Method and means of catalytically converting fluids such as exhaust gases. The fluid is passed through a catalytically active first skeletal material zone having a plurality of flow paths in the direction of flow of predetermined cross-sectional dimensions. Immediately after withdrawing the fluid from the first skeletal material zone, the fluid is passed through an adjacent second skeletal zone having a plurality of flow paths in the direction of flow of larger cross-sectional dimensions than the flow paths of the first skeletal material zone. Immediately after withdrawing the fluid from the second zone the fluid is passed through an adjacent catalytically active third zone of skeletal material having flow paths in the direction of flow of smaller cross-sectional dimensions than the flow paths of the second zone. 1BACKGROUND OF THE INVENTION The present invention is directed to the method and means of catalytically converting a fluid. More particularly, it is directed to method and means of catalytically converting a fluid such as exhaust gases by passing such fluid through a catalytically active first skeletal material zone having a plurality of flow paths in the direction of flow, through a second similar zone of larger flow paths which may or may not be catalytically inactive, and through a third catalytically active zone of smaller flow paths than the second zone. The use of catalysts in catalytically active zones to promote chemical reactions has received extensive attention in commercial processes and in the control of air pollution. For many years considerable research has been devoted to the discovery and improvement of catalytic materials which will accelerate desired chemical conversions with the idea that for most reactions there is some material or composition of material which will catalyze and promote the reactions more efficiently and economically than known methods of catalysis. Concurrent with the increasing use of catalysts has been the development of catalytic apparatus. Numerous types of such apparatus and methods of employing catalytic material have been proposed. Thus, catalytic materials have been prepared as gels, powders, pellets, and other forms and have been arranged in solid beds, layers, spaced beds, tubes, suspensions, and other manners. Such forms and manners of arrangement have been more or less satisfactory, the particular form and arrangement depending to some extent upon the particular catalytic material being used and the operation in which it is being used, but more efficient ways are constantly being sought. In recent years, the desirability of removing or converting noxious compounds of exhaust gases from automobiles, trucks, etc., has been generally well established. The unavoidable incomplete combustion of hydrocarbon fuel via gasoline or diesel engine results in a generation of substantial quantities of unburned hydrocarbons, oxides of nitrogen, and other undesirable products, which as waste products discharge into the atmosphere through the exhaust line. With the ever-increasing concentration of automobiles, particularly in urban areas, the resulting accumulation of these undesirable products in the atmosphere may reach high proportions. These combustion products are known to react with atmospheric gases to produce smog or pollution. Such waste products include, for example, saturated and unsaturAted hydrocarbons, carbon monoxide, aromatics, partially oxygenated hydrocarbons, such as aldehydes, ketones, alcohols, and acids as well as oxides of nitrogen and sulfur. In a catalytic operation, hot gases issuing from the engine exhaust manifold are passed through a catalytic zone maintained within a converter, so as to effect a more or less complete conversion of the waste products in the exhaust to a harmeless state. One of the problems of past systems which utilize honeycomb or skeletal material as the catalyst support, is the apparent loss of activity per unit length when thicknesses of material greater than a certain length are used. In other words, under certain conditions, one inch of material may result in 60 percent conversion. Under the same conditions, three inches of such material may result in only 65 percent conversion. We have found this to occur because mass transfer limiting boundary layers form in the downstream area of the honeycomb material after entry effects have disappeared. The present invention minimizes this effect.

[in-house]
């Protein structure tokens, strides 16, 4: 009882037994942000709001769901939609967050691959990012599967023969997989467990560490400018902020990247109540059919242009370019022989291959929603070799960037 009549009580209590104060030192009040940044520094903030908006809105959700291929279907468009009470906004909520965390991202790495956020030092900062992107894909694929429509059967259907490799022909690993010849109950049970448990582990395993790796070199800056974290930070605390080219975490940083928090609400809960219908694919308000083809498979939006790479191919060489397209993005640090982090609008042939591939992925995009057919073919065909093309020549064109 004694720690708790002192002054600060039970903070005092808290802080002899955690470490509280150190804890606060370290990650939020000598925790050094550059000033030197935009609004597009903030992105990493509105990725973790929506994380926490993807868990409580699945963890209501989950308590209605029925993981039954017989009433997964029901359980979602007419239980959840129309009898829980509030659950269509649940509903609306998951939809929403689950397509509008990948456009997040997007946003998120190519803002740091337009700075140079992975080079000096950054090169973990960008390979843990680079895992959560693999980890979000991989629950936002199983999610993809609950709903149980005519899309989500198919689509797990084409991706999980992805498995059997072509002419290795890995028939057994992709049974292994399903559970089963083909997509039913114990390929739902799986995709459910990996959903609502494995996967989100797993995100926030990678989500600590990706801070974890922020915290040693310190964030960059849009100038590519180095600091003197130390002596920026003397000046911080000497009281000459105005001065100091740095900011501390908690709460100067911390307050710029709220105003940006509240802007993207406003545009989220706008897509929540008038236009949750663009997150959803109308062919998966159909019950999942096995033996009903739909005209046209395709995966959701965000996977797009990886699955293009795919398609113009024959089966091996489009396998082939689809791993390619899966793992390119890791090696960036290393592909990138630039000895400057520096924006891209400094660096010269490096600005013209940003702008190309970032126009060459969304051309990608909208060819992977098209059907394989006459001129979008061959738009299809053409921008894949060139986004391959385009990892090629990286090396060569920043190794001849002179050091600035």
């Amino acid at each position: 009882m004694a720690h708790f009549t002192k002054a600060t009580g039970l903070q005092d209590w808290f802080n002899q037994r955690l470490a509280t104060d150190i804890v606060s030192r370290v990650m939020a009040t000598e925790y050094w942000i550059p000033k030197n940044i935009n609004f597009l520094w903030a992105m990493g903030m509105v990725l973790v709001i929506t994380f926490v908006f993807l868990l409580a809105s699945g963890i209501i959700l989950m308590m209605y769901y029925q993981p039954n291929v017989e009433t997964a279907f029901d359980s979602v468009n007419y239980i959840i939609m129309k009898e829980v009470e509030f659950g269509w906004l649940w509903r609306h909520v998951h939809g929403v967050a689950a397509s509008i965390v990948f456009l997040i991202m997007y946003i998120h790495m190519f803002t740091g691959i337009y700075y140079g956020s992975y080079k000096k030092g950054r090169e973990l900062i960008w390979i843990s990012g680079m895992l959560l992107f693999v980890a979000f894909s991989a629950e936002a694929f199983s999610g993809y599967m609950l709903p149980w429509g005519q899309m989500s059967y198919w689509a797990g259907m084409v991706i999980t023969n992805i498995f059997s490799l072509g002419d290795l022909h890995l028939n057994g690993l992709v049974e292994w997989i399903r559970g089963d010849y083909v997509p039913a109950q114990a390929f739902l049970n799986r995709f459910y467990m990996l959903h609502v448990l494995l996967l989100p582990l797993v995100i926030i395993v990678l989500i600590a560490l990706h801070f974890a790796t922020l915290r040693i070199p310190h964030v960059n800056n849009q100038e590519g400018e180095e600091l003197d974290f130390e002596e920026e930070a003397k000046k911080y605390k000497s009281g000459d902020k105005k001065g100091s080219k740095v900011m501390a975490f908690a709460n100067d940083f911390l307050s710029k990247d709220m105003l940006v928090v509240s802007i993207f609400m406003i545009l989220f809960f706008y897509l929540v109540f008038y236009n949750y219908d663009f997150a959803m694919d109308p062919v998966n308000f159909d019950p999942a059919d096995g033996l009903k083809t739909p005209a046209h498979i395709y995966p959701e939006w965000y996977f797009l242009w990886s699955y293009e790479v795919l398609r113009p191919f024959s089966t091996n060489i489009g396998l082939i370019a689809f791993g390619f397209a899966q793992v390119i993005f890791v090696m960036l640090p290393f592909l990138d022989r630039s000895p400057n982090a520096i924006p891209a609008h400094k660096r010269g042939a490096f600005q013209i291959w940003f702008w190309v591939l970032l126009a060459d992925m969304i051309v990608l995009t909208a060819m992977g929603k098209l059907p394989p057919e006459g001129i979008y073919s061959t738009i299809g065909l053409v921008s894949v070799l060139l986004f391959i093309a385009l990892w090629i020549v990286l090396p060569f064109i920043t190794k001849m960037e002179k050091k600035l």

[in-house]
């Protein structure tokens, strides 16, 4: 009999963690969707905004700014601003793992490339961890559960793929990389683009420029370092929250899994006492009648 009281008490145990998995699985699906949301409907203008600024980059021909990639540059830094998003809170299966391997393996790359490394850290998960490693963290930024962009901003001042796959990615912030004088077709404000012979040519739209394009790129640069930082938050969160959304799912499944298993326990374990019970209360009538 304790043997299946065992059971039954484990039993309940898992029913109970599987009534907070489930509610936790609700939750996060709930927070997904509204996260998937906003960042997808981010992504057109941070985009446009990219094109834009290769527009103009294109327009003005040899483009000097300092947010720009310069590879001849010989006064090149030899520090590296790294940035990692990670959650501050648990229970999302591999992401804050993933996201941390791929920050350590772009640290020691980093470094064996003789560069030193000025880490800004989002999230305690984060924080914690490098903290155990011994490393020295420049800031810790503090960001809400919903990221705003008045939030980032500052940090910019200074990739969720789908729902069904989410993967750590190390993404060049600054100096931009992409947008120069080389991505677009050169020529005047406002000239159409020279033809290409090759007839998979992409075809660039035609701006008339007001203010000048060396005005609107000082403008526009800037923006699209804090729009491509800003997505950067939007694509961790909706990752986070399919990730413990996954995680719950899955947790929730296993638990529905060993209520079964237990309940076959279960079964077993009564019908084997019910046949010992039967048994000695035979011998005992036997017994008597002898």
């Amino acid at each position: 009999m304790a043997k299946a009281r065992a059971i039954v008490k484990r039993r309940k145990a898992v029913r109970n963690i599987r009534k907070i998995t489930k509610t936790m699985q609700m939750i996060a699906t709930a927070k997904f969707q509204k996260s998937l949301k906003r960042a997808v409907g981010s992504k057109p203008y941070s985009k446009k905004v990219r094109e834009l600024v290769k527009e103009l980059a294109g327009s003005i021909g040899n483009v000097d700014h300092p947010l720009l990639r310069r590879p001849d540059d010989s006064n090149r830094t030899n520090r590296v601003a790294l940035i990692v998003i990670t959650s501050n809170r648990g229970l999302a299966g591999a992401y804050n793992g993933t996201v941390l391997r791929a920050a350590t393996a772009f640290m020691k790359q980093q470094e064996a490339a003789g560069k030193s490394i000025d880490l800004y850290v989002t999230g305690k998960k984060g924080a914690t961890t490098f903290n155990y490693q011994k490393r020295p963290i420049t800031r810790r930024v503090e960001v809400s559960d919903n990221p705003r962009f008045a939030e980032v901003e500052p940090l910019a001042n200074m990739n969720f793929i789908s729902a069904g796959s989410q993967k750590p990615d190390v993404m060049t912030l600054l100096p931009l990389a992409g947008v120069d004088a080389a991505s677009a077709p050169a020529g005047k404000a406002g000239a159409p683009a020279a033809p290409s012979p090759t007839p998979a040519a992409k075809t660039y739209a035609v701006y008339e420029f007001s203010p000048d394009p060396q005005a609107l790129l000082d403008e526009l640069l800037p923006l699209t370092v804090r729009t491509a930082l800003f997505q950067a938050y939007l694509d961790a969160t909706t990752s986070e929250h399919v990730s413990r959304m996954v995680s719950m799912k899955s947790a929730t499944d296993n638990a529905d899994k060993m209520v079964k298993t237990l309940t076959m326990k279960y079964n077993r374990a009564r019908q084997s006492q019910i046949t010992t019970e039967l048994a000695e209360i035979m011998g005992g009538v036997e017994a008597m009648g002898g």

Description